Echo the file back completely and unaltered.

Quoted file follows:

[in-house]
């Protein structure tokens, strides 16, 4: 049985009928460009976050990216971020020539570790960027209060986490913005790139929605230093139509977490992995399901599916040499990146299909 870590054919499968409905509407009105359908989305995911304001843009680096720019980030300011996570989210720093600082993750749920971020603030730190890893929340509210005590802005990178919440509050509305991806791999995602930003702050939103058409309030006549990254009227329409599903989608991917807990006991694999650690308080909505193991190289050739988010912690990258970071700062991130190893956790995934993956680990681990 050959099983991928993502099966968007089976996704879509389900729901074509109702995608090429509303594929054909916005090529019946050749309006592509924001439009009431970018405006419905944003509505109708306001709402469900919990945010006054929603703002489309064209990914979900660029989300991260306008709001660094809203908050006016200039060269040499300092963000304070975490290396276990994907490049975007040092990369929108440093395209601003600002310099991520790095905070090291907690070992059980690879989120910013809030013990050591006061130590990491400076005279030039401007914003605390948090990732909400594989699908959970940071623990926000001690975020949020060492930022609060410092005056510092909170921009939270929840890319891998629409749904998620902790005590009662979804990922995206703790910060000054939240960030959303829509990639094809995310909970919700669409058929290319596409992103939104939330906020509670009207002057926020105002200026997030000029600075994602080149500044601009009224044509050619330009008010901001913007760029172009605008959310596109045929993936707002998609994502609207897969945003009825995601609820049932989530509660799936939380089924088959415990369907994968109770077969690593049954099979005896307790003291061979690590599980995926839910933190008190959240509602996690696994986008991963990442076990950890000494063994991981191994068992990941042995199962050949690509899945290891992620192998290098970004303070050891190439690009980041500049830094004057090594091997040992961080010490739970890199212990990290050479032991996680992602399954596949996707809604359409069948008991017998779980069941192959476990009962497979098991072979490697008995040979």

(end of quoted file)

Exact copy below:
[in-house]
């Protein structure tokens, strides 16, 4: 049985009928460009976050990216971020020539570790960027209060986490913005790139929605230093139509977490992995399901599916040499990146299909 870590054919499968409905509407009105359908989305995911304001843009680096720019980030300011996570989210720093600082993750749920971020603030730190890893929340509210005590802005990178919440509050509305991806791999995602930003702050939103058409309030006549990254009227329409599903989608991917807990006991694999650690308080909505193991190289050739988010912690990258970071700062991130190893956790995934993956680990681990 050959099983991928993502099966968007089976996704879509389900729901074509109702995608090429509303594929054909916005090529019946050749309006592509924001439009009431970018405006419905944003509505109708306001709402469900919990945010006054929603703002489309064209990914979900660029989300991260306008709001660094809203908050006016200039060269040499300092963000304070975490290396276990994907490049975007040092990369929108440093395209601003600002310099991520790095905070090291907690070992059980690879989120910013809030013990050591006061130590990491400076005279030039401007914003605390948090990732909400594989699908959970940071623990926000001690975020949020060492930022609060410092005056510092909170921009939270929840890319891998629409749904998620902790005590009662979804990922995206703790910060000054939240960030959303829509990639094809995310909970919700669409058929290319596409992103939104939330906020509670009207002057926020105002200026997030000029600075994602080149500044601009009224044509050619330009008010901001913007760029172009605008959310596109045929993936707002998609994502609207897969945003009825995601609820049932989530509660799936939380089924088959415990369907994968109770077969690593049954099979005896307790003291061979690590599980995926839910933190008190959240509602996690696994986008991963990442076990950890000494063994991981191994068992990941042995199962050949690509899945290891992620192998290098970004303070050891190439690009980041500049830094004057090594091997040992961080010490739970890199212990990290050479032991996680992602399954596949996707809604359409069948008991017998779980069941192959476990009962497979098991072979490697008995040979």